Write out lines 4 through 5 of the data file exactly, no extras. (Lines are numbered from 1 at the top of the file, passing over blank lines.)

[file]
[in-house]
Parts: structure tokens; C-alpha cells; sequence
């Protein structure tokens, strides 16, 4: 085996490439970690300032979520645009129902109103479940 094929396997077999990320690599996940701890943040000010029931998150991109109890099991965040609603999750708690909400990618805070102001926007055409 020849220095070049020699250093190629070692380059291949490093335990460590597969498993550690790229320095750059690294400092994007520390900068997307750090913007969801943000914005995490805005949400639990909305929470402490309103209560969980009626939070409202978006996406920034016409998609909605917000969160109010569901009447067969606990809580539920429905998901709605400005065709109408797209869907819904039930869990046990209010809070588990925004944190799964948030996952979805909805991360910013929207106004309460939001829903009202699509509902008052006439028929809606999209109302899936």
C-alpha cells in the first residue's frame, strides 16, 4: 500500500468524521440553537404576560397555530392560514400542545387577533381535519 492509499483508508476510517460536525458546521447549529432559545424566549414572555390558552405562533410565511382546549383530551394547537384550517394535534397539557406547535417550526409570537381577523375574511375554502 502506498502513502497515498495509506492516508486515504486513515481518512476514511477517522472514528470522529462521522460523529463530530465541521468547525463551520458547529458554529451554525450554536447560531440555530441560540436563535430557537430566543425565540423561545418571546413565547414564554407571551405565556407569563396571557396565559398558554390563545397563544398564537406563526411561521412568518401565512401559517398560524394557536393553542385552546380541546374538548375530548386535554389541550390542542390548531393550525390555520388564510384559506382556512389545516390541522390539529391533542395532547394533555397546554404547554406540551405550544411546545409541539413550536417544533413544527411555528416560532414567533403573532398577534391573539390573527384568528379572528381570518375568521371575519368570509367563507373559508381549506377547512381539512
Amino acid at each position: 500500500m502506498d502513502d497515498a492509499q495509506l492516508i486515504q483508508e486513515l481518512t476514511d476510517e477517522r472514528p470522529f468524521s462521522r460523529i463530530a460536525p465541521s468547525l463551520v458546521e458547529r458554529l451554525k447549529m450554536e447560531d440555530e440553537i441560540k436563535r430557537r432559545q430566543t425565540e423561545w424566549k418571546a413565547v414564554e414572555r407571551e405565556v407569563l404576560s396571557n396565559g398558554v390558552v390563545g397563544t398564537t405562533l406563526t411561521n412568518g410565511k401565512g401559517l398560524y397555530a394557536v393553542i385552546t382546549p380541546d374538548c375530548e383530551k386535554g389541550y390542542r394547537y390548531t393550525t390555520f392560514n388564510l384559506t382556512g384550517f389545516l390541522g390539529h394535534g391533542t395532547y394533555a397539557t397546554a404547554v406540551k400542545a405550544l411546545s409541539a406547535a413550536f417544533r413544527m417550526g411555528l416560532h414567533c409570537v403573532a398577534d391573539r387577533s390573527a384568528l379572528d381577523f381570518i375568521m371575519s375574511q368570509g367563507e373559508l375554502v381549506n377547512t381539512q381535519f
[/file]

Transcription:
C-alpha cells in the first residue's frame, strides 16, 4: 500500500468524521440553537404576560397555530392560514400542545387577533381535519 492509499483508508476510517460536525458546521447549529432559545424566549414572555390558552405562533410565511382546549383530551394547537384550517394535534397539557406547535417550526409570537381577523375574511375554502 502506498502513502497515498495509506492516508486515504486513515481518512476514511477517522472514528470522529462521522460523529463530530465541521468547525463551520458547529458554529451554525450554536447560531440555530441560540436563535430557537430566543425565540423561545418571546413565547414564554407571551405565556407569563396571557396565559398558554390563545397563544398564537406563526411561521412568518401565512401559517398560524394557536393553542385552546380541546374538548375530548386535554389541550390542542390548531393550525390555520388564510384559506382556512389545516390541522390539529391533542395532547394533555397546554404547554406540551405550544411546545409541539413550536417544533413544527411555528416560532414567533403573532398577534391573539390573527384568528379572528381570518375568521371575519368570509367563507373559508381549506377547512381539512
Amino acid at each position: 500500500m502506498d502513502d497515498a492509499q495509506l492516508i486515504q483508508e486513515l481518512t476514511d476510517e477517522r472514528p470522529f468524521s462521522r460523529i463530530a460536525p465541521s468547525l463551520v458546521e458547529r458554529l451554525k447549529m450554536e447560531d440555530e440553537i441560540k436563535r430557537r432559545q430566543t425565540e423561545w424566549k418571546a413565547v414564554e414572555r407571551e405565556v407569563l404576560s396571557n396565559g398558554v390558552v390563545g397563544t398564537t405562533l406563526t411561521n412568518g410565511k401565512g401559517l398560524y397555530a394557536v393553542i385552546t382546549p380541546d374538548c375530548e383530551k386535554g389541550y390542542r394547537y390548531t393550525t390555520f392560514n388564510l384559506t382556512g384550517f389545516l390541522g390539529h394535534g391533542t395532547y394533555a397539557t397546554a404547554v406540551k400542545a405550544l411546545s409541539a406547535a413550536f417544533r413544527m417550526g411555528l416560532h414567533c409570537v403573532a398577534d391573539r387577533s390573527a384568528l379572528d381577523f381570518i375568521m371575519s375574511q368570509g367563507e373559508l375554502v381549506n377547512t381539512q381535519f